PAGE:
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CALIFORNIA | LOCAL
September 24, 2009 | Larry Gordon
Rallies, walkouts and teach-ins are scheduled today across the University of California system, with professors, students and staff expected to protest state cutbacks in higher education funding and UC's handling of the crisis. The extent of the protests was hard to predict; many faculty and students said they were reluctant to skip classes today, the first day of fall classes for the seven undergraduate UC campuses on the quarter calendar. But large turnouts were expected at lunchtime rallies at many of the system's 10 campuses, fueled by anger over pay cuts, rising student fees and reduced class offerings.
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BUSINESS
June 26, 2012 | By Tiffany Hsu
Foreign-born inventors are responsible for more than three-quarters of the patents that emerged from top American research universities last year, according to a new report. The Partnership for a New American Economy, a bipartisan nonprofit group composed of hundreds of mayors and business leaders and co-chaired by New York City Mayor Michael Bloomberg, released the report Tuesday as part of its effort to reform immigration policies. The report is based on a study of 1,466 patents from the country's top 10 patent-generating schools, including the University of California system, Stanford and Caltech.
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CALIFORNIA | LOCAL
April 26, 1992
San Diegans should breathe a collective sigh of relief that Richard Atkinson was passed over as president of the University of California system. His very considerable intellectual and academic leadership talents would have been badly wasted in a position that is essentially political in nature. Intellectual and academic leadership in the University of California system is provided not by the president's office, but by the chancellors of the individual campuses. In Atkinson, San Diego has, by far, the best of the current crop of UC chancellors.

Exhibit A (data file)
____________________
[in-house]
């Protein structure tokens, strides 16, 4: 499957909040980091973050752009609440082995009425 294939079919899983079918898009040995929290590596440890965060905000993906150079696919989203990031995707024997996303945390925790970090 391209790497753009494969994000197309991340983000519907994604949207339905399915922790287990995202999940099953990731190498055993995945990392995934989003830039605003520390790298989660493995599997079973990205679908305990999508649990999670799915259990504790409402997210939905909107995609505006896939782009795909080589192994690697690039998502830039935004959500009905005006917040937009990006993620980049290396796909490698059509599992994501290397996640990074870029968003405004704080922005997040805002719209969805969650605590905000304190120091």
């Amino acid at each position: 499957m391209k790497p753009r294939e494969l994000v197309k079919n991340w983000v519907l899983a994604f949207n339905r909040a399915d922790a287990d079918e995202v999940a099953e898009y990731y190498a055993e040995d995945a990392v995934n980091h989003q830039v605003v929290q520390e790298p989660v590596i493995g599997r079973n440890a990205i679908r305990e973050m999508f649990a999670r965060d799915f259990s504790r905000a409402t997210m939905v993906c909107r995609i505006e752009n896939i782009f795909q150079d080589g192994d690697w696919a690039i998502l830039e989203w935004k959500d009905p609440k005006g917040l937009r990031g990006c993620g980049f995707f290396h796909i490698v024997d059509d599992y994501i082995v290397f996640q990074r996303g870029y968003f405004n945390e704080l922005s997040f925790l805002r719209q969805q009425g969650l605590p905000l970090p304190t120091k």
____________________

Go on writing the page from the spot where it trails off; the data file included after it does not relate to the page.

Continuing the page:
CALIFORNIA | LOCAL
January 13, 2012 | By Larry Gordon, Los Angeles Times
Sharply higher numbers of students from other states and countries applied for admission to the University of California this year, following UC's controversial efforts to recruit more such students for the extra tuition they pay, according to a report released Thursday. At the same time, UC administrators said a new policy that reduced the standardized testing requirements for admission appears to have encouraged more Californians than ever to apply to the university system. The number of non-Californians seeking to become UC freshmen in fall 2012 rose 56% over last year to about 33,000, officials said.
CALIFORNIA | LOCAL
July 28, 1992
What a wonderful idea, asking the University of California system to shed its "elitist" image. Finally, we realize what an abomination it is for our state to have a public university that has the gall to strive for greatness, to rival places like Harvard, Stanford or Princeton. How dare publicly supported universities rank in the top 10 academically? I am a UCLA alumnus. For Pete's sake, hang on to what you have. It's great. ROSS DURHAM, Chattanooga, Tenn.
CALIFORNIA | LOCAL
September 7, 1987 | Associated Press
Howard B. Shontz, former director of admissions at the University of California, died Tuesday at Alta Bates Hospital in Berkeley. He was 70. In 1963, he was named director of admissions for the University of California system and in 1965 became assistant chancellor at the University of California, Santa Cruz. In 1973, he went to UC Berkeley as the director of relations with schools.
CALIFORNIA | LOCAL
January 14, 2001
Re "Superintendent Counters a Critic" (Dec. 31): Supt. Susan Roper's reason that the Huntington Beach Union High School District did not send transcripts to the state of the top 4% in each class was that 53% of the seniors in the district were eligible to attend the University of California system without using the program. There is a quantum leap between being eligible and being admitted. Many students are eligible but few are admitted--a ratio of about 10 to 1. So her statement, "Our graduates are not affected by the 4% admission guarantee since a much higher percentage of our students are already eligible for admission to the UC system" is fallacious.